Again! Nigeria fails to meet deadline for digital switch over … As June 17 deadline approaches

Mohammed

AGAIN, Nigeria will not be able to meet the June 17, 2017, deadline of global transition from analogue to digital terrestrial transmission, DTT. Out of 36 states, the Nigerian Broadcasting Commission, NBC, has only launched the digital switch over, DSO, in two states, Plateau, Kwara and Federal Capital Territory, FCT, Abuja.

The NBC intends to roll out in Enugu, Gombe, Osun, Kaduna and Delta states in its next phase. With this development, it is obvious that the federal government cannot meet up with the June 17, DSO deadline set by the West African countries in 2015.

The NBC has blamed the failure on inadequate logistics and technology to carry out the roll out across the country. Modibo Kawu, director general, National Broadcasting Commission, NBC, said the commission expended $26 million to procure 620,000 set-up boxes for Nigerian homes. The procurement, he said is part of the digital switch-over of the Nigerian Television Authority, NTA.

The NBC decided to embark on the switch-over in phases across the country because of its huge financial implications. “We are going to have it in phases because digital switch-over is a major challenge in terms of technology and logistics. The 620,000 boxes that we have procured for the first phase cost us $26 million, that is huge amount of money; considering that we have about 35 million homes in Nigeria.

“Each box is about $45 multiply that by 35 million homes. We are going to have signal systems across Nigeria. It is a very expensive process. Now we are going to six states in each of the geo-political zone. They are Kwara in the (North-Central), Osun (South-West), Gombe (North-East), Kaduna (North-West), Enugu (South-East) and Delta (South-South).”
On his part, Lai Mohammed, minister of information and culture, said despite not meeting the deadline, Nigeria has gone many steps ahead of its peers in Africa on DSO television broadcasting. The minister said on Wednesday, April 5, in France, Nigeria showed that it was doing more than it was being appreciated in DSO and would not rest in its oars to achieve a total switch on.

“Another takeaway from here is that we have seen that we are doing more than how we are appreciated on the DSO especially among our peers because we have gone many steps ahead of many African countries. We have been able to appoint signal distributors, Set-Top Box manufacturers and we have rolled out in Jos and Abuja. We intend to roll out in Kaduna and three other states. However, we must see how we can build contacts and relationship that will enrich content production in accomplishing full digitisation,” he said.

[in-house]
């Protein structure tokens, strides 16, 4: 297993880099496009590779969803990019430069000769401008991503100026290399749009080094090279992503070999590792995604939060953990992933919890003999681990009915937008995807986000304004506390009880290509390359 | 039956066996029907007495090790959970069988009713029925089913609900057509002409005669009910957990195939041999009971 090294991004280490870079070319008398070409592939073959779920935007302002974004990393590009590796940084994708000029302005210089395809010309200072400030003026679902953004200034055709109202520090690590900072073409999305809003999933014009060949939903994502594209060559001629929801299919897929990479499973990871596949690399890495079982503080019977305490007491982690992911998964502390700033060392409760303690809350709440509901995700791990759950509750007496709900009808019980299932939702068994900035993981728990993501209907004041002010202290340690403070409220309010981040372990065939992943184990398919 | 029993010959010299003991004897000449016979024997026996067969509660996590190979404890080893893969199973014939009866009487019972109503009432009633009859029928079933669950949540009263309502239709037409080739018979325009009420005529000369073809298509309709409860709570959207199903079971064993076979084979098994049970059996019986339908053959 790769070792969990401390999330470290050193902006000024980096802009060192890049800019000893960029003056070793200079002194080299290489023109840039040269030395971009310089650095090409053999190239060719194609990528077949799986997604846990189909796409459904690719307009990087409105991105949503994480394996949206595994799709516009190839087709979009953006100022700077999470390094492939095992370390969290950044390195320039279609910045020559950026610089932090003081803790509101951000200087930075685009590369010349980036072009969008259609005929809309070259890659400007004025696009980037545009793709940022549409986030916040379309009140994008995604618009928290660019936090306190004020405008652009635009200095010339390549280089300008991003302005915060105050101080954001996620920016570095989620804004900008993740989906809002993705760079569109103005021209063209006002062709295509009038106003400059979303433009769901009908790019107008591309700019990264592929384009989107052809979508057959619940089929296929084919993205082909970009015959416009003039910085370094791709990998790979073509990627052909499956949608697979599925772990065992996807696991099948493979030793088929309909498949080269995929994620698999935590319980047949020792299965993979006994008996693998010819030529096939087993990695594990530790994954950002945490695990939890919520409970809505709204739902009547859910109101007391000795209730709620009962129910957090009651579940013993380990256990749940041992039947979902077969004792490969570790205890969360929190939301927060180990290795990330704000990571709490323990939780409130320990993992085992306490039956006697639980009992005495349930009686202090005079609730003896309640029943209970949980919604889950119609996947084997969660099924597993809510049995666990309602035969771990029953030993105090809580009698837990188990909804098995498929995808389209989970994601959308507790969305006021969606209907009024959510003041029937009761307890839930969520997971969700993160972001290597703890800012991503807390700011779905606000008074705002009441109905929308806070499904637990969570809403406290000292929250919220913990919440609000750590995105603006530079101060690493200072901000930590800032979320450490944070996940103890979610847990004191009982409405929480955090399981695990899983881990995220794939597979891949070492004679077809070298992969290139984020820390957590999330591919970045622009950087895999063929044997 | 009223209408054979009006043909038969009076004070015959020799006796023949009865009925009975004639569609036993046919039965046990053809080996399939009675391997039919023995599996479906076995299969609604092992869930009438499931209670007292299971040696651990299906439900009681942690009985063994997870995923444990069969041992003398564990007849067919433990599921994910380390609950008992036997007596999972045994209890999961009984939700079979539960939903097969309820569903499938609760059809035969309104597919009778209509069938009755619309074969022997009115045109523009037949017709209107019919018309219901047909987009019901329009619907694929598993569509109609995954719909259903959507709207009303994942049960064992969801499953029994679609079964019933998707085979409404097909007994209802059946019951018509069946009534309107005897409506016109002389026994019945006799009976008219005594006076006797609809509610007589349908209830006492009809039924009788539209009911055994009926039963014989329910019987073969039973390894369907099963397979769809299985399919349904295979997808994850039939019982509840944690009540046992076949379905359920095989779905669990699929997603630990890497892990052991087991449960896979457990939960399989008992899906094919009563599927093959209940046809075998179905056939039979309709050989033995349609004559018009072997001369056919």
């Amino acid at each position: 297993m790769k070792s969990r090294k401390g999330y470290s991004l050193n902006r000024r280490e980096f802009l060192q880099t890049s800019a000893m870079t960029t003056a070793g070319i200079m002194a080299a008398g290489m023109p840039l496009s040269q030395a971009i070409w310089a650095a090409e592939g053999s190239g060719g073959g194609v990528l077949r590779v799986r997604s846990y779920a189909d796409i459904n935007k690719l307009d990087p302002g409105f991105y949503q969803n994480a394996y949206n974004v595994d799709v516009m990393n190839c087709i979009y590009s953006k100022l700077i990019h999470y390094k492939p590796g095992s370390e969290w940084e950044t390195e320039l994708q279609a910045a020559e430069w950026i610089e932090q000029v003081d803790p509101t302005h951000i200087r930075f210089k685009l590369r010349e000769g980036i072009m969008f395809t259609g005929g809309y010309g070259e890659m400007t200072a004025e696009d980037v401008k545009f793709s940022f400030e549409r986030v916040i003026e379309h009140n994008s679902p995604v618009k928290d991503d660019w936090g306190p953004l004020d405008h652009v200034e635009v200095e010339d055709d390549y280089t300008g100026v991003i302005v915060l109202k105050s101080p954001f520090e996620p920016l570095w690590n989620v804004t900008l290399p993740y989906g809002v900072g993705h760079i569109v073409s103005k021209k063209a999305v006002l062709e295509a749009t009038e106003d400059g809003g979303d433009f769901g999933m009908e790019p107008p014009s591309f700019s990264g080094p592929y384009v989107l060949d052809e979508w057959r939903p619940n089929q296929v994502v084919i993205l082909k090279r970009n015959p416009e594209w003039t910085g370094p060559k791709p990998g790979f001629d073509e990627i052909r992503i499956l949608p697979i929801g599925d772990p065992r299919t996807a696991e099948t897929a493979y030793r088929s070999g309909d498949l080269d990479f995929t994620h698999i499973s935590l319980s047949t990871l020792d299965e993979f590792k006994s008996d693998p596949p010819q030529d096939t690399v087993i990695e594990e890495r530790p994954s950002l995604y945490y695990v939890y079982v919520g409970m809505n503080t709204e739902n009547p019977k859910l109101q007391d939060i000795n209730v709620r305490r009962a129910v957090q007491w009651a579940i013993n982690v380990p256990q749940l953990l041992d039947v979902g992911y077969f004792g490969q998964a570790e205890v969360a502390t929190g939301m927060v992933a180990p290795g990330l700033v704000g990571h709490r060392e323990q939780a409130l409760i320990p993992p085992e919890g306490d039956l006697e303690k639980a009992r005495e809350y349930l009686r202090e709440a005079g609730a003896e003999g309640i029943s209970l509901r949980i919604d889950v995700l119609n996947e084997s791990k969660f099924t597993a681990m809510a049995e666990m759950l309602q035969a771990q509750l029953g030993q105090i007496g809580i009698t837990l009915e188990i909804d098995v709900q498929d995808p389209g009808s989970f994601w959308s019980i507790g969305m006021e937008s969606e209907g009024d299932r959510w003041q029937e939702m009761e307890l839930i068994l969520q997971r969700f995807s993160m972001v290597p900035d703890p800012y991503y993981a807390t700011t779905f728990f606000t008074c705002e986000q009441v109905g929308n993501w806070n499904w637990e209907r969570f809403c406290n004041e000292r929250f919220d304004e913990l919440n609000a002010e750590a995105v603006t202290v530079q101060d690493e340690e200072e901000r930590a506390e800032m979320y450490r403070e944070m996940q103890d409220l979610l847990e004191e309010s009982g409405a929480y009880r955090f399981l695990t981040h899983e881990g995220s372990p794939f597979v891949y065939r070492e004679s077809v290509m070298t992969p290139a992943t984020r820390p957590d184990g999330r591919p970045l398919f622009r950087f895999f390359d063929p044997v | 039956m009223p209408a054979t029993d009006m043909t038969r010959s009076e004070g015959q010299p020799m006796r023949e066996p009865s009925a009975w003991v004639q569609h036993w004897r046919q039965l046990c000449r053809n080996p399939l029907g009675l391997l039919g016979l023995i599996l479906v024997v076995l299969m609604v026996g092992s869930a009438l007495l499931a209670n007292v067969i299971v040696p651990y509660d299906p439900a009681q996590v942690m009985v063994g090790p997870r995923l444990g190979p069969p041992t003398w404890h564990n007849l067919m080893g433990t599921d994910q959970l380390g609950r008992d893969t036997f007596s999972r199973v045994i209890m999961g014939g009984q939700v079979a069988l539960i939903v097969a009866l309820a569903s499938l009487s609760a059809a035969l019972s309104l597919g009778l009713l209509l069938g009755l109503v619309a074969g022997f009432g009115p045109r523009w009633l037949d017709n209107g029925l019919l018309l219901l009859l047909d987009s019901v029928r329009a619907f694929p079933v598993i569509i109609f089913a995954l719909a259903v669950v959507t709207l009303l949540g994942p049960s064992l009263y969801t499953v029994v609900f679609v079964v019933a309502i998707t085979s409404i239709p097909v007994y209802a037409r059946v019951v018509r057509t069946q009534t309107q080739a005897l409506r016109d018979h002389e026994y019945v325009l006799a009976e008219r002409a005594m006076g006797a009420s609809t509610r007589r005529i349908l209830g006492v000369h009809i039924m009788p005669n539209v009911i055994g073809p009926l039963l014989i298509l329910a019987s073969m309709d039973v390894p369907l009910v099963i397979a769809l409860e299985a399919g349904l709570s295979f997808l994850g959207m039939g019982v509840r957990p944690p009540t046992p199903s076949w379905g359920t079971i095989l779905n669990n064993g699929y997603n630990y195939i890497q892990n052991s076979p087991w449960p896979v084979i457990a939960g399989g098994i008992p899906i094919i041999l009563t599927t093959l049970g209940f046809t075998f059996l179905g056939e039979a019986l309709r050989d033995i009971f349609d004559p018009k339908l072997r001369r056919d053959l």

Digital TV broadcasting offers many advantages over analogue systems for end-users, operators and regulators. Apart from increasing the number of channels, digital systems can provide new innovative services, such as interactive TV, electronic programme guides and mobile TV as well as transmit image and sound in high-definition, HDTV, and ultra-high definition, UHDTV. Digital TV requires less energy to ensure the same coverage as for analogue while decreasing overall costs of transmission. The more efficient use of radio spectrum brought on by digital TV also allows for the so-called digital dividend resulting from the freeing up of spectrum for use by other services, such as mobile broadband.

The federal government had on June 17, 2015, failed to meet the deadline of digital switch over as directed by the International Telecommunications Union, ITU. The NBC had on May 19, 2015 blamed the inability of the federal government to grant the commission’s request of N60 billion needed to fund the project as the major reason why the country could not achieve the digital switchover.

Nigeria’s journey towards the digital terrestrial television broadcasting started in June 17, 2006, and was expected to come to an end on June 17, 2015. In 2007, federal government approved the digital migration process, and through the NBC, set deadline of January 1, 2015, as the switch off date for the country.

A Presidential Advisory Committee on the transition was also inaugurated in 2008 with the mandate to come up with a recommended policy, regulatory framework and a broadcasting model for the process. The committee submitted its report in 2009, with several recommendations one of which was that the country would switch off its analogue broadcasting on January 1, 2015. Realnews

 

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